Even in a universe where Travis Scott is playing nice with McDonald’s and Cole Haan is teaming up with a messaging app, one string of collabs is surprising. The list of partners includes streetwear brand Pleasures, megastar Bad Bunny, and even Justin Bieber. The only thing more shocking is the name on the other end of the collab: Crocs. The brand made plenty of new friends this year—a year when just so happened that no one needed to wear real shoes anymore. All that work is paying off in significant ways: Justin Bieber’s Instagram teasing a partnership spiked Crocs’s stock price to almost unseen heights. We now have an answer to a question GQ’s been posing since the summer of 2017: are Crocs cool? You bet your injected-foam clogs they are.
The current rise hits all the beats of a good romantic comedy. Crocs were the down-on-their-luck, schlumpy protagonist that not even Will Smith’s Hitch could save: the punchline to every bad joke about the way a guy dresses, the only thing worse than a pair of cargo shorts, and a universal signal for giving up—on style, on life, on appearances. But then there was the meet-cutes, the Never Been Kissed moment that allowed everyone to see the Croc in a new light. In 2017, Balenciaga collaborated with Crocs on a bubblegum pink version of the shoe with a sky-scraping sole. They weren’t high fashion’s first affair with Crocs (Christopher Kane worked with the brand in 2016), but they were the first to truly capitalize on the partnership. Balenciaga’s take on the Crocs was purposefully outrageous and funny—a smash hit in fashion’s irony-addled period of the late ‘10s when the coolest clothes were “ugly” clothes. And then there was the moment when a lingering gaze turns into full-blown love: in 2018, a pair of Crocs made in collaboration with rapper Post Malone sold out instantaneously.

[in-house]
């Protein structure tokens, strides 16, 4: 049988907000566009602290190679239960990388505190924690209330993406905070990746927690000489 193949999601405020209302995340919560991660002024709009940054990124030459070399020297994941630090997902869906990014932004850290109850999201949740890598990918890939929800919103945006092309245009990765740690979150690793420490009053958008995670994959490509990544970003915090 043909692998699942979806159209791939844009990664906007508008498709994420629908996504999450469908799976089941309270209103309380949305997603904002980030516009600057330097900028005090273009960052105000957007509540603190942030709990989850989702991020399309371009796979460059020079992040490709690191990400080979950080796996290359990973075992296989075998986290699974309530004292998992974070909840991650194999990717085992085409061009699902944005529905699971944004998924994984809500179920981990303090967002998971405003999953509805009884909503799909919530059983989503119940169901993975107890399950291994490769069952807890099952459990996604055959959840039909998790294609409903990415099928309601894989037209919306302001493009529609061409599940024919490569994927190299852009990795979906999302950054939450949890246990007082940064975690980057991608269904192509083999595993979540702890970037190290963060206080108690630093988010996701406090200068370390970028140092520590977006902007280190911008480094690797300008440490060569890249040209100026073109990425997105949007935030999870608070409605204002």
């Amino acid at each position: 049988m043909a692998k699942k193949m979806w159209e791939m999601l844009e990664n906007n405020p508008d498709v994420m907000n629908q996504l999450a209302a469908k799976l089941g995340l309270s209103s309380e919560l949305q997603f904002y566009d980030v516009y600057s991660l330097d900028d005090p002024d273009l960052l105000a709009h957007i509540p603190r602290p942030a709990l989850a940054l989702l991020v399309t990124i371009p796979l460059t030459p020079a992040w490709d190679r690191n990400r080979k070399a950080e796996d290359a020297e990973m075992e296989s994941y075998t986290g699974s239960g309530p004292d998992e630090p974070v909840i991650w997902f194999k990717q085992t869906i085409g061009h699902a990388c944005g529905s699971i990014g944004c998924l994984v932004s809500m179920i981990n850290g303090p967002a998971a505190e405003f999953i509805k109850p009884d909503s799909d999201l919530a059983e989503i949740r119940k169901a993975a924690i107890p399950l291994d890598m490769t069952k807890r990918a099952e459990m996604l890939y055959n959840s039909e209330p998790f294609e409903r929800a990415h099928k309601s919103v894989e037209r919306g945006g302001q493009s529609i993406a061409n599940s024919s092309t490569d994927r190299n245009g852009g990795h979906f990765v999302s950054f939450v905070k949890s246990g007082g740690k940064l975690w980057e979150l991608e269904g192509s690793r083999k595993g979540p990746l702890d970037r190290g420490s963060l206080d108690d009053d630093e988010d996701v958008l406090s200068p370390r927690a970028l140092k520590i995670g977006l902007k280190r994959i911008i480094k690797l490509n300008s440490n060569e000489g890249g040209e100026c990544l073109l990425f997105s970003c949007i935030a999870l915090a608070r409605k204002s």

Even at the time that left like an anomaly—the strange apex of fashion’s romance with the original ugly shoe and its spirit animal. But the Post Malone collaboration was less aberration than it was the very beginning of a new age of Crocs.
Since Post Malone and Crocs put all their Jibbitz on the table, the quality and frequency of the brand’s collaborations have only gone up. A who’s-who of fashion obsessions from Takashi Murakami to the Grateful Dead all took a stab at redesigning the foam clog to their liking. This year, the shoes started to reach the true marker of success in the footwear market: customers were willing to pay much more for the shoes than their retail price suggested. Suddenly, Crocs were moving on resale sites like Goat and StockX as if they were the latest hyped-up Nikes.
“Croc sales on StockX have increased dramatically over the past three months, outpacing the overall sneaker market by more than 8x,” Jesse Einhorn, StockX’s senior economist said via email. “Average resale prices for Crocs on StockX have increased by nearly 80% since January. In January, the average pair of Crocs on StockX was reselling for $97. Today, they’re reselling for $175, or nearly 3x their average retail price.”